Census data showed that Maryland had a marriage rate of 15.6 compared to a national rate of 16.3. In 2009, Maryland had a marriage rate of 16.1.
BGSU also reported in 2019 that while the American divorce rate slightly declined over the past three decades, the overall trend was masking considerable variation in divorce rates by age group. The divorce rate for people 50 years of age and older has more than doubled since 1990, while the divorce rate for younger adults has declined.
Whereas the overall divorce rate dropped from 19.0 in 1990 to 15.0 in 2017, the rates dropped most considerably among those 15-24 years of age from 47.2 in 1990 to 27.0 in 2017, 25-34 years of age from 33.3 in 1990 to 23.0 in 2017, and 35-44 years of age from 22.6 in 1990 to 21.0 in 2017. The flip side, however, was the divorce rate increased among adults 45-54 years of age from 13.1 in 1990 to 18.0 in 2017, 55-64 years of age from 5.1 in 1990 to 12.0 in 2017, and 65 years of age or older from 1.8 in 1990 to 5.0 in 2017.
The BGSU findings about older adults being more likely to divorce corresponded with the findings of the Pew Research Center. Pew reported that the divorce rate has roughly doubled since the 1990s for adults ages 50 and older.
For every 1,000 married persons 50 years of age and older, 10 divorced in 2015 as opposed to only five in 1990, according to data from the National Center for Health Statistics and the United States Census Bureau. When it came to adults 65 years of age and older, the divorce rate had nearly tripled since 1990, with six people per 1,000 married persons divorcing in 2015.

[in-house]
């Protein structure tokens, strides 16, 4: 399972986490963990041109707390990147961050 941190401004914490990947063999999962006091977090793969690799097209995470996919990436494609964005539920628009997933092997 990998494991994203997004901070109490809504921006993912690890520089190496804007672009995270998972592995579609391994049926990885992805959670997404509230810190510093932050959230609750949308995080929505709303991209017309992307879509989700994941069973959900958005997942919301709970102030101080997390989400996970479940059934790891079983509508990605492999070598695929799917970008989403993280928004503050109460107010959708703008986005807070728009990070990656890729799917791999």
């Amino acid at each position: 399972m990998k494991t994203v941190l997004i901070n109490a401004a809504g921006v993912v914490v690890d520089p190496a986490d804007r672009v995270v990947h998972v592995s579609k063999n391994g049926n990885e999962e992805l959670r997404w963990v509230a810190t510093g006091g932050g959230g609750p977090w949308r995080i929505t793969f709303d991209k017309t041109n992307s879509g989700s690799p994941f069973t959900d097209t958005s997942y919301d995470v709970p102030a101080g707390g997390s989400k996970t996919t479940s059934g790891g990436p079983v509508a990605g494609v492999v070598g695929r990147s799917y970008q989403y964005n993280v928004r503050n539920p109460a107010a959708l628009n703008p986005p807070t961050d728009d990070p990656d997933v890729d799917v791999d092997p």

The United States Census Bureau also reported in November 2021 that estimates from the Bureau’s annual America’s Families and Living Arrangements table package showed the percentage of adults living with a spouse fell from 52 percent to 50 percent over the past decade. Living alone was becoming slightly more common during this time as 37 million (or 15 percent) of adults 18 years of age and older lived alone in early 2021, which was an increase from the 33 million (or 14 percent) in 2011.
During this time, the percentage of adults living with an unmarried partner also increased slightly over the past decade, from 7 percent to 8 percent. The 37 million one-person households in 2021 represented 28 percent of all American households, whereas in 1960, single-person households represented only 13 percent of all households.
Pew also reported that the 34 percent of adults 15 years of age and older who had never been married was an increase from the 23 percent in 1950. The estimated median age to marry for the first time of 30.4 for men and 28.6 for women in 2021 were increases from the respective ages of 23.7 and 20.5 in 1947.
Are you thinking that your marriage is heading for a divorce in Maryland? You will want to be sure you speak to an Annapolis divorce lawyer at the Law Office of Patrick Crawford.
Our attorney has represented Maryland residents in divorce, child custody, child support, domestic violence, and many other family law matters, including settlement negotiations, trials, and appeals. Call us at (410) 694-7349 or contact us online to schedule a free consultation that will allow us to examine your case and answer all of your legal questions.